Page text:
Fascinated by the minds of killers, certain she can reach her goal, Kristi doesn’t understand why her own father won’t bend to help her with leads and access. She’s tired of everyone acting as if she can’t take care of herself. She’ll do it on her own, starting by investigating a trail of missing women with two things in common: all were troubled and vulnerable lost souls with no real family ties or anyone who would look for them if they disappeared—and each is connected to All Saints.
Where am I?
A rush of icy air swept across Rylee's bare skin.
Goose bumps rose.
Shivering, she blinked, trying to pierce the shifting darkness, a cold dark void with muted spots of red light shrouded in a rising mist. She was freezing, half lying on a couch of some kind and . . .
Oh, God, was she naked?
Was that right? No way!
Yet she felt the soft pile of velvet against the back of her legs, her buttocks, and her shoulders where they met the rising arm of this chaise.
A sharp needle of fear pricked her brain.
She tried to move, but her arms and legs wouldn't budge, nor could she turn her head. She rolled her eyes upward, trying to see to the top of this freaky, dark chamber with its weird red light.
She heard a quiet cough. What?
She wasn't alone?
She tried to whip her head toward the sound.
But she couldn't. It lolled heavily against the back of the chaise.
Move, Rylee, get up and friggin' move! Another sound. The scrape of a shoe against concrete – or something hard – reached her ears. Get out, get out now. This is too damned weird.
Her ears strained. She thought she heard the softest of whispers coming from the shadows. What the hell was this?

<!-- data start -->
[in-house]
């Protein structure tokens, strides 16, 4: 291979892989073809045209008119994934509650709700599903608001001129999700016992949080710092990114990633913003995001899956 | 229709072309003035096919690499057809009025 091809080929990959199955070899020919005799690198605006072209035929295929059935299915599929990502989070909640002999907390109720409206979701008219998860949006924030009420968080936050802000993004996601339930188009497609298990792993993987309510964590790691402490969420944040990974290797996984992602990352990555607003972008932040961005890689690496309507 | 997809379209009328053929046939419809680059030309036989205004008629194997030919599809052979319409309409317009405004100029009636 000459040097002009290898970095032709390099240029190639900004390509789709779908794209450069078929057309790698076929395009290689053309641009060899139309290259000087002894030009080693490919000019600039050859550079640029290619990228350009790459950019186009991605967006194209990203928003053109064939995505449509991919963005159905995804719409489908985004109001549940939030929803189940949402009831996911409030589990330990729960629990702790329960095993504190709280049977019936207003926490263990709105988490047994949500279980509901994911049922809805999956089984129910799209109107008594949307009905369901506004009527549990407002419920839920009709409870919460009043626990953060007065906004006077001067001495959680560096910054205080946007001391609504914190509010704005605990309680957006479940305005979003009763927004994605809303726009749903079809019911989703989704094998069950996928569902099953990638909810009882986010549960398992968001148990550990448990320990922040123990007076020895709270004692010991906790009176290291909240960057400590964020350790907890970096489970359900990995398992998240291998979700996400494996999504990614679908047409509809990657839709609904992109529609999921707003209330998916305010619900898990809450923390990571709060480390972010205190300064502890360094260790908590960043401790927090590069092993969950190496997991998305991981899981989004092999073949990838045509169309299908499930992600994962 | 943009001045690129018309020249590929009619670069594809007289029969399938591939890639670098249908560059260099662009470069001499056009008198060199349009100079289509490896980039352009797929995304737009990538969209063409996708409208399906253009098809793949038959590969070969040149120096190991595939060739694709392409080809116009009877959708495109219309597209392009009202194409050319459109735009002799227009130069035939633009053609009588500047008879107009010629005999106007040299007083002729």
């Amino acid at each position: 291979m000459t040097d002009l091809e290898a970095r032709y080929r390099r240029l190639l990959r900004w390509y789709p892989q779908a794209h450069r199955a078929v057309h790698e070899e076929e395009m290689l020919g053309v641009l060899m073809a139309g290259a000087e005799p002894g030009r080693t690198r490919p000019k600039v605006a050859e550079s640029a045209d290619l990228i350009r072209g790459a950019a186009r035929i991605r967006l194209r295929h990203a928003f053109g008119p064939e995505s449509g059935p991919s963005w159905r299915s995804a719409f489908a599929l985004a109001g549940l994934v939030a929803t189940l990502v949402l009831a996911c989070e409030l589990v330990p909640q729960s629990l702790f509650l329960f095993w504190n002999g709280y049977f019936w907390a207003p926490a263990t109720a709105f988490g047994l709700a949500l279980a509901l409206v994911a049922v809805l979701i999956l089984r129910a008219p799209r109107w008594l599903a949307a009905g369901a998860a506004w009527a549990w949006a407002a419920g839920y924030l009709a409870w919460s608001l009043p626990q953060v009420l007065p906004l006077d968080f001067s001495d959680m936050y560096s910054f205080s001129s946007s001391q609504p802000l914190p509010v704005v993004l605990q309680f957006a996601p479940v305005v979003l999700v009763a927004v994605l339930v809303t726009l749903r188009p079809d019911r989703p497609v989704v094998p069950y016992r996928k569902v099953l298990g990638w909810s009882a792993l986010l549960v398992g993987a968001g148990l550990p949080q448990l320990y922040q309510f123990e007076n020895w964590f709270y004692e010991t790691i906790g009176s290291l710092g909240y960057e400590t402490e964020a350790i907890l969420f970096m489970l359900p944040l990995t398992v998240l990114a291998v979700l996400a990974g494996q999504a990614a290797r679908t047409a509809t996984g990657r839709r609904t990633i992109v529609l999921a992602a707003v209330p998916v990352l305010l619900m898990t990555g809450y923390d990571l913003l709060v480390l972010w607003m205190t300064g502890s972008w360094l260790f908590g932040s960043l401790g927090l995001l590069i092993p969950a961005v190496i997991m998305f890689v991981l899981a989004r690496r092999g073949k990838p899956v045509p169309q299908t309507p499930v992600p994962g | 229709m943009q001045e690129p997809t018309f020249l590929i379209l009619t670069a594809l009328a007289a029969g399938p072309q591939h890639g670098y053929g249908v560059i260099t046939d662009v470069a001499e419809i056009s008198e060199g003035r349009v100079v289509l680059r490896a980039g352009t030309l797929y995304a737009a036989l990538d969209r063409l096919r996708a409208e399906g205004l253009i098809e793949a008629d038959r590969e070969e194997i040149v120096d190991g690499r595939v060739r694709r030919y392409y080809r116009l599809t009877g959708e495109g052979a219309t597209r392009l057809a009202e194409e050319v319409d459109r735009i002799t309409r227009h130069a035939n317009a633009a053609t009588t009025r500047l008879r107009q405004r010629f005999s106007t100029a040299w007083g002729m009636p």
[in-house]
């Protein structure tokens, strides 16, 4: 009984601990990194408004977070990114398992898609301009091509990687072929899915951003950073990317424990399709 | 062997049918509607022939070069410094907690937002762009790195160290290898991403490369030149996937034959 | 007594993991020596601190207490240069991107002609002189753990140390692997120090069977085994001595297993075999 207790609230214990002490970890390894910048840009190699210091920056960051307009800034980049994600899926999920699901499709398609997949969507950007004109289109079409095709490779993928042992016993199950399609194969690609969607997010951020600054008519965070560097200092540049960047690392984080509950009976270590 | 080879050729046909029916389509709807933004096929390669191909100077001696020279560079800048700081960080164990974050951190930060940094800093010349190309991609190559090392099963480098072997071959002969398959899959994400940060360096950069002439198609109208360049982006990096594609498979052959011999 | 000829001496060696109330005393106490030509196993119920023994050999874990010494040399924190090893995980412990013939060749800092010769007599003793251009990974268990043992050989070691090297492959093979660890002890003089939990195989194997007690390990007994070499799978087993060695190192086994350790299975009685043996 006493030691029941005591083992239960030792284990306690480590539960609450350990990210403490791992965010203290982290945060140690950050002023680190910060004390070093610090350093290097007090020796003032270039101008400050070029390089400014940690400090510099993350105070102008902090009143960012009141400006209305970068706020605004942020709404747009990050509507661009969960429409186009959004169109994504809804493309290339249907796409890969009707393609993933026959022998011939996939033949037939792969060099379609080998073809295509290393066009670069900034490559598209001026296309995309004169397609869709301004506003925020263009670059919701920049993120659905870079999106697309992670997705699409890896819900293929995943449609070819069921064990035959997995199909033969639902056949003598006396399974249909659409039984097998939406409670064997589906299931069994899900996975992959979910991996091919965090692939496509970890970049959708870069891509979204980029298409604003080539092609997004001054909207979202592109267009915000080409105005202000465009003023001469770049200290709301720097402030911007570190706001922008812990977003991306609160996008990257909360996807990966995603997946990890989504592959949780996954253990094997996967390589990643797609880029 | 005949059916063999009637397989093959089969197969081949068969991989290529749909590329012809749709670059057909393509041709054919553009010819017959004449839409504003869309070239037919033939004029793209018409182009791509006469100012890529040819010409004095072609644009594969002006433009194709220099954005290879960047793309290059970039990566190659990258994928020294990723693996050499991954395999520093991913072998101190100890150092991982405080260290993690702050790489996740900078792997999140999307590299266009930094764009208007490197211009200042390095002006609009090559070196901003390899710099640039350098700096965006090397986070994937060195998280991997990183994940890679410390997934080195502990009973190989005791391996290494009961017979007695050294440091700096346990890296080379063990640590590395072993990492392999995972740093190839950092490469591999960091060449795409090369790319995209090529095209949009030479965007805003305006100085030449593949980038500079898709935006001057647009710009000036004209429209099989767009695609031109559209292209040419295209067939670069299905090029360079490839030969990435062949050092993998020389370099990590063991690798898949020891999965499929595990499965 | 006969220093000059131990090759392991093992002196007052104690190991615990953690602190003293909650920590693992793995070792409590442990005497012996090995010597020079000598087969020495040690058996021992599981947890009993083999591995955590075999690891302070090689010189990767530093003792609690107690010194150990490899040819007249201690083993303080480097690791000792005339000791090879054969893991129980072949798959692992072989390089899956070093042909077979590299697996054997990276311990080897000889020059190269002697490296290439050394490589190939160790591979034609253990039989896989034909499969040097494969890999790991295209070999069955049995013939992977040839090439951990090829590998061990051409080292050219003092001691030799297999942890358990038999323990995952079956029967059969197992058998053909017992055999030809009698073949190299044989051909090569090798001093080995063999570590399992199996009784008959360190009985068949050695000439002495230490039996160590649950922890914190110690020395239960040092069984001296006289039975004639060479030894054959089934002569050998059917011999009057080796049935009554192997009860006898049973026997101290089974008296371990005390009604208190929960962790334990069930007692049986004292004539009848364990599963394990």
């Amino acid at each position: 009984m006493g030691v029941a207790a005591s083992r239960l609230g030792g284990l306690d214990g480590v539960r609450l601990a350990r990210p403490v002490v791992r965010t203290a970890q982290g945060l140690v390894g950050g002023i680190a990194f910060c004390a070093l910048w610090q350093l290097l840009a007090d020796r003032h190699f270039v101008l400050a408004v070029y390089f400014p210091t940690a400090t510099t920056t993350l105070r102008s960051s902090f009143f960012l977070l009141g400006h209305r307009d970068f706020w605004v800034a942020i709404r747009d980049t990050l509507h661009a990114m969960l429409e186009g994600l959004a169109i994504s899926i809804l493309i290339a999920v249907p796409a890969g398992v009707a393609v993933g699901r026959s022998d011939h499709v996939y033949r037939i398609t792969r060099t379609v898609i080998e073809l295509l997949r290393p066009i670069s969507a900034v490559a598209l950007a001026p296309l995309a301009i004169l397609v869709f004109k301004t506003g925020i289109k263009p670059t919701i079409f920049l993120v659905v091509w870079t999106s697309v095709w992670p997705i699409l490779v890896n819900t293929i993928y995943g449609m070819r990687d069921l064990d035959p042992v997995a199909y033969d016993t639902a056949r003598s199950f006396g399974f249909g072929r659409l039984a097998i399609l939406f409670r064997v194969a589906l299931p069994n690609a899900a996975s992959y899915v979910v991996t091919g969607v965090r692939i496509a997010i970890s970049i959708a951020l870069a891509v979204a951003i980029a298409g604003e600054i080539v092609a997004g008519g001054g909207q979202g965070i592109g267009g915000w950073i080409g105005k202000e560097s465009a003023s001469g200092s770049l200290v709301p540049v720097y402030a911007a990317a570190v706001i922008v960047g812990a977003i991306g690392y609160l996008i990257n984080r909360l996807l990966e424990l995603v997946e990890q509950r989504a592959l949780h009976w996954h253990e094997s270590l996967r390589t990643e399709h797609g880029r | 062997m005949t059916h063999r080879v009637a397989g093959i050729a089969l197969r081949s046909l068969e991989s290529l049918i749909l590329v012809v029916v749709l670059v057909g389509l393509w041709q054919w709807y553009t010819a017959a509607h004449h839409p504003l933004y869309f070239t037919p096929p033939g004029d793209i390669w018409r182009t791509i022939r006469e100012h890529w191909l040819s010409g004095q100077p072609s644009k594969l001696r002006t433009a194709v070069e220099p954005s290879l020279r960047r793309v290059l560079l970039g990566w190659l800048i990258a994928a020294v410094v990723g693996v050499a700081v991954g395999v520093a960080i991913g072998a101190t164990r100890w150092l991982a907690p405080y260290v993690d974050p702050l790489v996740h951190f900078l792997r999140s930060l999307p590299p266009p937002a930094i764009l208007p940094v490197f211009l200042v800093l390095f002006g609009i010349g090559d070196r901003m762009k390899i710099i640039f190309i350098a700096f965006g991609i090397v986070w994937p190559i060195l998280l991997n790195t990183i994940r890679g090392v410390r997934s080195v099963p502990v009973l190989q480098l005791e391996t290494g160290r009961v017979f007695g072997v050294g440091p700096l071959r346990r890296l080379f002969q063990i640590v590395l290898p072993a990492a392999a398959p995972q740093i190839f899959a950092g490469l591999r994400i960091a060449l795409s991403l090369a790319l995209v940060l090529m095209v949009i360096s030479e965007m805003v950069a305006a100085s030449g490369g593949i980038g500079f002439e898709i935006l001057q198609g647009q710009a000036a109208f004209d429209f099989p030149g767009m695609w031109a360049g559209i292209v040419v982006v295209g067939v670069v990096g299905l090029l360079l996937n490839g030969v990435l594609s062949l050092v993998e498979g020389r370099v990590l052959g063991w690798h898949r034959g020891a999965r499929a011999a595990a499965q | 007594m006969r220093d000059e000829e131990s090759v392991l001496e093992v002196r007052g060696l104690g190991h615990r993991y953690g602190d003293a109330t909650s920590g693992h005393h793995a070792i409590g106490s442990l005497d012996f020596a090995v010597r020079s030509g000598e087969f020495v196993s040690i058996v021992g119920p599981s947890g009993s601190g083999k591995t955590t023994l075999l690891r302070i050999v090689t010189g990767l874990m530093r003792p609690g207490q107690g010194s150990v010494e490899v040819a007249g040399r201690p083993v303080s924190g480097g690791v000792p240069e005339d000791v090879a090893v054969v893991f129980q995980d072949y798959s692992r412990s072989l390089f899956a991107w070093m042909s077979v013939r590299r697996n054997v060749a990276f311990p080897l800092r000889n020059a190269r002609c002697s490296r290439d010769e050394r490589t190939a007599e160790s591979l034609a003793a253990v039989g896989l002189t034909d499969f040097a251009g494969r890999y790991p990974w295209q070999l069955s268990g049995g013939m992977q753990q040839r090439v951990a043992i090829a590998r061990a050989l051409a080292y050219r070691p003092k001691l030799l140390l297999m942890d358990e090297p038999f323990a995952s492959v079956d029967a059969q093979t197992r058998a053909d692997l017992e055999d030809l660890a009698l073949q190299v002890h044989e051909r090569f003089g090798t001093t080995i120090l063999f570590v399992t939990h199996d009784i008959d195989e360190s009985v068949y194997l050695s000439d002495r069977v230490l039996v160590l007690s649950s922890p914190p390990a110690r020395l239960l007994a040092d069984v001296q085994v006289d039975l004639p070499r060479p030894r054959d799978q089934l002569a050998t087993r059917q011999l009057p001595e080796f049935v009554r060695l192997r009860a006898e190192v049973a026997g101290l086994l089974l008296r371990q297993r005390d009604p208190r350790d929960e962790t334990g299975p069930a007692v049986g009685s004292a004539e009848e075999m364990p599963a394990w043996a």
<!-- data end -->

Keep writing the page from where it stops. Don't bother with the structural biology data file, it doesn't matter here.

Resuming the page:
Her insides shriveled with a new fear. Why couldn't she move? What in the world was happening? She tried to speak but couldn't utter a word, as if her vocal chords were frozen. Frantically, she looked around, her eyes able to shift in their sockets, but her head unable to swivel.
Her heart pounded and, despite the chill in the air, she began to sweat. This was a dream, right? A freakin' nightmare, where she, immobile, was positioned on a velvet longue and naked as the day she was born. The chaise was slightly raised, it seemed, as if she were on a weird stage or dais of some kind, and surrounding her was an unseen audience, people hiding in the shadows.
Her throat closed in terror.
Panic swept through her.
It's only a dream, remember that. You can't speak, you can't move, all classic signs of a nightmare. Calm down, shut this out of your mind, you'll wake up in the morning . . .
But she didn't heed the suggestion running through her mind, because something was off, here. This whole scene was very, very wrong. Never before when she'd been terrorized by a nightmare had she had the insight to think she might be dreaming. And there was a realness to this, a substance that made her second-guess her rationale.
What did she remember . . . oh, God, had it been last night . . . or just a few hours earlier? She'd been out drinking with her new friends from college, some kind of clique that was into the whole Goth-vampire thing . . . no, no . . . they insisted it was a vampyre thing. That old fashioned spelling was supposed to make it more real or something. There had been whispers and dares and blood-red martinis that the others had insisted were stained with real human blood. It had been some kind of "rite of initiation."
Rylee hadn't believed them, but had wanted to be a part of their group, had taken them up on their dares, had indulged . . . and now . . . and now she was tripping. They'd laced the drink, not with blood, but with some weird psychedelic drug that was causing her to hallucinate, that was it! Hadn't she witnessed the hint of hesitation in them when she'd been handed the blood-red martini and twirled the stem in her fingers? Hadn't she sensed their fascination, even fear, as she'd not just sipped the drink but tossed it back with a flourish?